Question for Calvin, and anyone else!

Discussion in 'LOCAL KANSAS TALK' started by KansasKatter, Oct 1, 2008.

  1. KansasKatter

    KansasKatter New Member

    Messages:
    807
    State:
    Wichita Kansas
    I also posted this question in the general catfishing thread, but though I would get a better local feel for it here.

    Hey guys, I need some expertise on something I am troubled with. I have a 20 acre lake across the field from my house. The lake is probably 30 feet deep or so, at the deepest point. Last week during the flood we had, the nearby creek flooded over, and was literally running through the entire width of the lake. Not just running into mind you, it was running out the opposite side, just as fast as it was running in. The lake essentially became part of the creek, and it ran like this for several days.

    The creek is very small, and dry the majority of the time, but feeds a slightly larger creek (cowskin for the locals) about half mile down stream from the lake.

    OK, now my troubles, over the past few years I have put several (12 or 15)flatheads in the lake, anywhere from 5 to almost 40lbs, as well as about 20 channel cat from 2 to 18lbs. The lake was already FULL of bullheads and shad and carp, so I know the food source is very strong. Would these fish have stayed in the lake during the flood, or have them more than likely been washed out, or swam out with the current as it was flooding? I sure hope they have stayed in there, but I am fearing the worst.

    I guess if I hear of anyone catching a 40+lb flathead out of the Cowskin creek, I will have my answer! :sad2:
     
  2. arkrivercatman

    arkrivercatman New Member

    Messages:
    4,472
    State:
    KS
    Lesson Learned?:smile2:
    I would say they are in the creek. Back where they belong. Maybe they will make it back to the river?
    Stocking it with small fish is one thing but why would you take big fish out of a river and put them in a pond?
    Sorry, thats just my opinion.
     

  3. KansasKatter

    KansasKatter New Member

    Messages:
    807
    State:
    Wichita Kansas
    Why wouldn't you? Some of them came out of the lake anyway, (Eldorado, and Kaw, and the channel from Cheney) and the ones that came out of the river more than likely came from the lake in the first place.

    Just curious though, and I ask with all sincerity, what would be wrong with taking fish from the river and putting them in a lake? I really don't see anything wrong with it, but if there is, I will stop. Every good lake or pond I know of is or has been stocked this way in the past.
     
  4. ateamfisherman

    ateamfisherman New Member

    Messages:
    297
    State:
    Texas
    I think that most of them probably stayed here when the ponds flood they stay where they are. They are just like any thing they like home even if it is not a river. thanks sam davis
     
  5. arkrivercatman

    arkrivercatman New Member

    Messages:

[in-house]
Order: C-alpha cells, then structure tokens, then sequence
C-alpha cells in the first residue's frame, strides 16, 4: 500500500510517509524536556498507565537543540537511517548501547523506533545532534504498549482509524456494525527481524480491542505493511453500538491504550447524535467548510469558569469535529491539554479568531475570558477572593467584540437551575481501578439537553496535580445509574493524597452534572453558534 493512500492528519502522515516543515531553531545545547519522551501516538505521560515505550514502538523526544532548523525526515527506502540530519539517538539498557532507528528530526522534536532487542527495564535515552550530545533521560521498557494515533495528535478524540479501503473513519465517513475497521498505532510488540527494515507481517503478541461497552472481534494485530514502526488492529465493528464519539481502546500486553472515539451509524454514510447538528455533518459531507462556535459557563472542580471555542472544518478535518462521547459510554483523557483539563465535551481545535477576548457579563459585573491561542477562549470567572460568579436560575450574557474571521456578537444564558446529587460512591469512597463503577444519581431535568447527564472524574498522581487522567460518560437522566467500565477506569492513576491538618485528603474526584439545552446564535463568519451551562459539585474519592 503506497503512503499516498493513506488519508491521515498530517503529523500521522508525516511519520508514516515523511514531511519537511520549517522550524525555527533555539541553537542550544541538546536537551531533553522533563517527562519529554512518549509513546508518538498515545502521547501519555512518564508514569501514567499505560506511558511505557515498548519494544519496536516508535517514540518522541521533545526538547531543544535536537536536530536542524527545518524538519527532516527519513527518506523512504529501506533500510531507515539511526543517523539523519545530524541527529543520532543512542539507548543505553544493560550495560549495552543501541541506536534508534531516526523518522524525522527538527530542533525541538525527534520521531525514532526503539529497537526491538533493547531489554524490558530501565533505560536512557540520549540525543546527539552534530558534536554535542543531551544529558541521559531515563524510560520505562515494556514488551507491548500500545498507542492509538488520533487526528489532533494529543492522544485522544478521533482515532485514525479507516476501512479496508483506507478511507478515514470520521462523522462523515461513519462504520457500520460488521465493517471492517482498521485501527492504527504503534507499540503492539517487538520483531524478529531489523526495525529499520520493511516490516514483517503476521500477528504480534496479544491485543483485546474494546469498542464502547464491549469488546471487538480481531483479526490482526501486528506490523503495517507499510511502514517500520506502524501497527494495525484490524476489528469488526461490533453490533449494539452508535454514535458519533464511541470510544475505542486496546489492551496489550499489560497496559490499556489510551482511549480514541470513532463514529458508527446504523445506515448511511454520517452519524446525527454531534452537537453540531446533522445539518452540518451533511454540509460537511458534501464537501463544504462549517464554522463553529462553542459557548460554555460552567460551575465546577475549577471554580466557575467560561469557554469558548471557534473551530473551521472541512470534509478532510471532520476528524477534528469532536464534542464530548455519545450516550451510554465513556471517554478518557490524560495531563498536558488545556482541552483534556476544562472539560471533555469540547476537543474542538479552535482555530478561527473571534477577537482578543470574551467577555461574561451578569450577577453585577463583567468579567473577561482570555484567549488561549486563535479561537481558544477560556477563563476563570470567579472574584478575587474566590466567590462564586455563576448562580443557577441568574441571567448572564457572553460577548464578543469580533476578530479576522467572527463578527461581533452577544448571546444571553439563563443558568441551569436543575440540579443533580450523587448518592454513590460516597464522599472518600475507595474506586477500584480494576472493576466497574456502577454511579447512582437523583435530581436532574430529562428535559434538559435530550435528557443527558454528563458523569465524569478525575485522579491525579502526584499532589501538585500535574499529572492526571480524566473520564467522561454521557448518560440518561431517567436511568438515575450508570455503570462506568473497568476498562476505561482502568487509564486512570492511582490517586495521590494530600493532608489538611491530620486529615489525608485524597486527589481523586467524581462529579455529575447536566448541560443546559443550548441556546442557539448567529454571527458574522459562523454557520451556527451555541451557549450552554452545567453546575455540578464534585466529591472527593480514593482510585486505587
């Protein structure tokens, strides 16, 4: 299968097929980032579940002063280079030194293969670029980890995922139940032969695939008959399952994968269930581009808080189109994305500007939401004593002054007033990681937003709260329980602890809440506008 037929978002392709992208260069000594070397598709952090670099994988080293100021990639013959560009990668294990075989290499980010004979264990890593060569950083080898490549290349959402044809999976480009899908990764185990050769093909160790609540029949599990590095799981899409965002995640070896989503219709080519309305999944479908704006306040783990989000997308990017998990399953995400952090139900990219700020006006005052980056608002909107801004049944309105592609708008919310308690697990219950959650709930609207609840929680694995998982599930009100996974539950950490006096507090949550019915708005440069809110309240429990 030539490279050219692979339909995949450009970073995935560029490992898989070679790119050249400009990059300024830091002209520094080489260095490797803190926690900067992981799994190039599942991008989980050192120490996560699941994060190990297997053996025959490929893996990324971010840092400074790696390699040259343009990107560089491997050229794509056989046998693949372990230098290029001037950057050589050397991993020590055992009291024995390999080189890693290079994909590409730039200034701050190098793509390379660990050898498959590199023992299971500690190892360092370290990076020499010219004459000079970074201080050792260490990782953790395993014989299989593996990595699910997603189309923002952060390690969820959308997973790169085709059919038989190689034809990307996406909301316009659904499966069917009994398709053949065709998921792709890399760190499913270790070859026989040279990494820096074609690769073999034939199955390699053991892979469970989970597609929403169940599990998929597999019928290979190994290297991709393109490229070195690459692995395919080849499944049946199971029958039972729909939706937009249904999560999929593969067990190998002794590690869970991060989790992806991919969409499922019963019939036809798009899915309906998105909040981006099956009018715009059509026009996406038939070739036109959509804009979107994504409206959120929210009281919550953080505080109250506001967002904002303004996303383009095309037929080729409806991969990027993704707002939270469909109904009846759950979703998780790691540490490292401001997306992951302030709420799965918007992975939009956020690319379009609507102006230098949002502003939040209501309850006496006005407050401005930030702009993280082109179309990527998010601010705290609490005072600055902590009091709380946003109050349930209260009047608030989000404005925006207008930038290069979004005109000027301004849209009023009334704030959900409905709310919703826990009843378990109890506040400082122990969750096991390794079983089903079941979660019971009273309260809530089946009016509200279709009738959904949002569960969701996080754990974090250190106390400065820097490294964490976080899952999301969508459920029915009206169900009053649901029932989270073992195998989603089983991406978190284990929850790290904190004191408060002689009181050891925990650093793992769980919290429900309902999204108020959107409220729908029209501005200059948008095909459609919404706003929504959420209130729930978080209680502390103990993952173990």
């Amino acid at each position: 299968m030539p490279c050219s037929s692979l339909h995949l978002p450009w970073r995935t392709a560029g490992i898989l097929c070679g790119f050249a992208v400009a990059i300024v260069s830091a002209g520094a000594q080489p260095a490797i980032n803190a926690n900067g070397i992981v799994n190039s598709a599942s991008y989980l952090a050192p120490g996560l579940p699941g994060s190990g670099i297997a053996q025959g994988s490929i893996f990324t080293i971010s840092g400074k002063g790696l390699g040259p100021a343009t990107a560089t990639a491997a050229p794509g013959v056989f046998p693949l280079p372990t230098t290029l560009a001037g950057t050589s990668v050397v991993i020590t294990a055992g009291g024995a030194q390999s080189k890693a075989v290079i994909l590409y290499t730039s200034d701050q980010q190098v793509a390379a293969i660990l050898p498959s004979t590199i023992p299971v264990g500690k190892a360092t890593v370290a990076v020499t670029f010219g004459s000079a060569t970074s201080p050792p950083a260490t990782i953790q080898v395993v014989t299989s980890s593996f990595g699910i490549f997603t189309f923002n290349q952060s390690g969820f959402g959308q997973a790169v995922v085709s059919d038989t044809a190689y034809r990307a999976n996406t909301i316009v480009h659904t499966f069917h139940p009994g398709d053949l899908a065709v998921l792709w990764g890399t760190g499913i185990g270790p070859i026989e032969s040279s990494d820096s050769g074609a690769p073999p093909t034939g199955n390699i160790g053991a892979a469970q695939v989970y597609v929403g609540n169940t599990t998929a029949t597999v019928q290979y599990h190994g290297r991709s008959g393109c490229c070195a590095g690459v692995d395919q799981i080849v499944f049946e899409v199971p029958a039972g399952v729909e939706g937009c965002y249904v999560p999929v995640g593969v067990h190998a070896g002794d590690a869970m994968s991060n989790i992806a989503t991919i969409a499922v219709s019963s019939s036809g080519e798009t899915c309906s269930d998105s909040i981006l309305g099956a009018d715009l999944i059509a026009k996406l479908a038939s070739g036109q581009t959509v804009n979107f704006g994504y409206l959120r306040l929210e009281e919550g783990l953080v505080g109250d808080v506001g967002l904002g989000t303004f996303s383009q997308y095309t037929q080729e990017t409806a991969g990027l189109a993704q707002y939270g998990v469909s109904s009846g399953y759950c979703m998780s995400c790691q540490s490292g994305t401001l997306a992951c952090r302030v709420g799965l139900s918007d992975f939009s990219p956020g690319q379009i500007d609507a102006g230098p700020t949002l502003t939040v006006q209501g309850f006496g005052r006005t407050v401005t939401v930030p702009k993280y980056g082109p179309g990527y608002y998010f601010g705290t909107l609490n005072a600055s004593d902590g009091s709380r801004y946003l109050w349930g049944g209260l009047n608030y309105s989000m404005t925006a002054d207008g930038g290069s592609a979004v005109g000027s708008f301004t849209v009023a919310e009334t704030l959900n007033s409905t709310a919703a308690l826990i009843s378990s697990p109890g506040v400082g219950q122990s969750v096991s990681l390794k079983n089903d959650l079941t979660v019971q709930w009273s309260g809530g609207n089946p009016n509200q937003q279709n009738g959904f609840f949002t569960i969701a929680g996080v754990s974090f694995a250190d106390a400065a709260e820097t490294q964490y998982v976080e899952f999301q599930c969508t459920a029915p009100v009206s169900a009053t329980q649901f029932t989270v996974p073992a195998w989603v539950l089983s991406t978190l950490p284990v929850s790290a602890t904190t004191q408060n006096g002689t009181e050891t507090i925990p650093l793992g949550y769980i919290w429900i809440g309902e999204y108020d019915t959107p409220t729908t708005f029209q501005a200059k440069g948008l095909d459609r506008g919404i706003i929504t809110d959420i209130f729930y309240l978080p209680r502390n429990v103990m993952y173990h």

4,472
    State:
    KS
    This is just my opinion. You are takin fish from a public lake, or river, and putting them in a PRIVATE lake. That means no one has a chance to catch them but YOU. Plus, whether they were caught in a lake or a river, they are a river fish. They go up river to spawn and reproduce. Once in a pond I doubt they would reproduce again. You will just have a big fish in there that will most likely get smaller. You would think that they will just eat everything and get bigger but most likely they wont. They arent a pond fish.
    Like I said, small fish is one thing. But the big ones are a different story. I know you have taken them out of the Walnut and Kaw. I fish both of those places. I could have very well caught them same fish. But not now.
    Personally, Id rather hear of someone eatin a big fish than to take it somewhere else for their own personal gain.
    Its your choice, I am just giving my opinion.
     
  6. delbert bumbleshoot

    delbert bumbleshoot New Member

    Messages:
    677
    State:
    Overland Park,Kansas
    Don't know how to post a link but I believe KDWP would frown on that from what I read.
     
  7. Katatonik

    Katatonik New Member

    Messages:
    1,262
    State:
    Ogden, Kansas,
    Not to worry, most of the larger fish hung close to the bottom of the pond
    and let the temporary current wash over them like their instincts told
    them to do. That's how they act in rivers and this is where their genetic
    behavior was made. Think of the pond as an old oxbow reintegrated into
    the river system during the spring flooding. Essentially, the same bunch
    of fish are in your pond now. Some of the bullheads and sunfish may be
    in another part of the system of streams and gullies alive or dead as their
    individual luck dictated. What will help out your pond is putting stuff in
    the pond that your favored species can use as spawning cover. Old tires
    with a small amount of concrete slip cast inside as ballast can be laid
    flat on a shallow level bottom and cut red cedars arranged in a broken
    oblong ring around the group. This will give your fourty pounder the idea
    to make a bunch of little flatheads to help balance the bullhead bulge in
    your mini ecosystem. Empty plastic barrels laid on their sides work too.
     
  8. KansasKatter

    KansasKatter New Member

    Messages:
    807
    State:
    Wichita Kansas
    I can respect that, and to be honest, had never really thought of it that way. I will certainly keep that in mind in the future.